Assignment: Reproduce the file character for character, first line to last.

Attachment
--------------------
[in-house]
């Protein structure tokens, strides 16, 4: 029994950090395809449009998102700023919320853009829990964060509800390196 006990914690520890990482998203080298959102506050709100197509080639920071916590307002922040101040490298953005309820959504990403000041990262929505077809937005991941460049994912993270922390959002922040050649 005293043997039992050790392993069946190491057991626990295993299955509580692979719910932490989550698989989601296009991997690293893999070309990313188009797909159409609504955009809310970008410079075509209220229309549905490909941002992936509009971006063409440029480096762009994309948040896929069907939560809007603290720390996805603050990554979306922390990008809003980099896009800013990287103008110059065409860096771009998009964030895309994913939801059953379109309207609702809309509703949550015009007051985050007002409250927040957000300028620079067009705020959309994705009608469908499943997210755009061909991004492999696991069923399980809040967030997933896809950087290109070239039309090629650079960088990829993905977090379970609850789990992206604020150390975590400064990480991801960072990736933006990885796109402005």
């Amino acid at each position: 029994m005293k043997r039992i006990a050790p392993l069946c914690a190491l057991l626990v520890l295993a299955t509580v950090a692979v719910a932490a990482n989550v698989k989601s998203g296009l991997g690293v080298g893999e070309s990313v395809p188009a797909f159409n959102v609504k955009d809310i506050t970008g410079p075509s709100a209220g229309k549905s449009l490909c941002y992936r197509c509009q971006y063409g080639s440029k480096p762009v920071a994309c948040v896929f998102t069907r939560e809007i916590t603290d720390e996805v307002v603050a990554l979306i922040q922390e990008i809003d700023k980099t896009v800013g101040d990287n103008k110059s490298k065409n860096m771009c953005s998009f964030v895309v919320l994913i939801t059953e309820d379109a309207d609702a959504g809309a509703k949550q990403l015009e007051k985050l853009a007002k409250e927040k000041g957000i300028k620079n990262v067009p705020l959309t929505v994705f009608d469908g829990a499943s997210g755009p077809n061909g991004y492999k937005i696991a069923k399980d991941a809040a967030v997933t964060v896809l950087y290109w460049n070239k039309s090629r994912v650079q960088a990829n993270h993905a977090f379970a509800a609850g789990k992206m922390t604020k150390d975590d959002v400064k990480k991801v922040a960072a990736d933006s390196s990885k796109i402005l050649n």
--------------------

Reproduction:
[in-house]
């Protein structure tokens, strides 16, 4: 029994950090395809449009998102700023919320853009829990964060509800390196 006990914690520890990482998203080298959102506050709100197509080639920071916590307002922040101040490298953005309820959504990403000041990262929505077809937005991941460049994912993270922390959002922040050649 005293043997039992050790392993069946190491057991626990295993299955509580692979719910932490989550698989989601296009991997690293893999070309990313188009797909159409609504955009809310970008410079075509209220229309549905490909941002992936509009971006063409440029480096762009994309948040896929069907939560809007603290720390996805603050990554979306922390990008809003980099896009800013990287103008110059065409860096771009998009964030895309994913939801059953379109309207609702809309509703949550015009007051985050007002409250927040957000300028620079067009705020959309994705009608469908499943997210755009061909991004492999696991069923399980809040967030997933896809950087290109070239039309090629650079960088990829993905977090379970609850789990992206604020150390975590400064990480991801960072990736933006990885796109402005």
């Amino acid at each position: 029994m005293k043997r039992i006990a050790p392993l069946c914690a190491l057991l626990v520890l295993a299955t509580v950090a692979v719910a932490a990482n989550v698989k989601s998203g296009l991997g690293v080298g893999e070309s990313v395809p188009a797909f159409n959102v609504k955009d809310i506050t970008g410079p075509s709100a209220g229309k549905s449009l490909c941002y992936r197509c509009q971006y063409g080639s440029k480096p762009v920071a994309c948040v896929f998102t069907r939560e809007i916590t603290d720390e996805v307002v603050a990554l979306i922040q922390e990008i809003d700023k980099t896009v800013g101040d990287n103008k110059s490298k065409n860096m771009c953005s998009f964030v895309v919320l994913i939801t059953e309820d379109a309207d609702a959504g809309a509703k949550q990403l015009e007051k985050l853009a007002k409250e927040k000041g957000i300028k620079n990262v067009p705020l959309t929505v994705f009608d469908g829990a499943s997210g755009p077809n061909g991004y492999k937005i696991a069923k399980d991941a809040a967030v997933t964060v896809l950087y290109w460049n070239k039309s090629r994912v650079q960088a990829n993270h993905a977090f379970a509800a609850g789990k992206m922390t604020k150390d975590d959002v400064k990480k991801v922040a960072a990736d933006s390196s990885k796109i402005l050649n």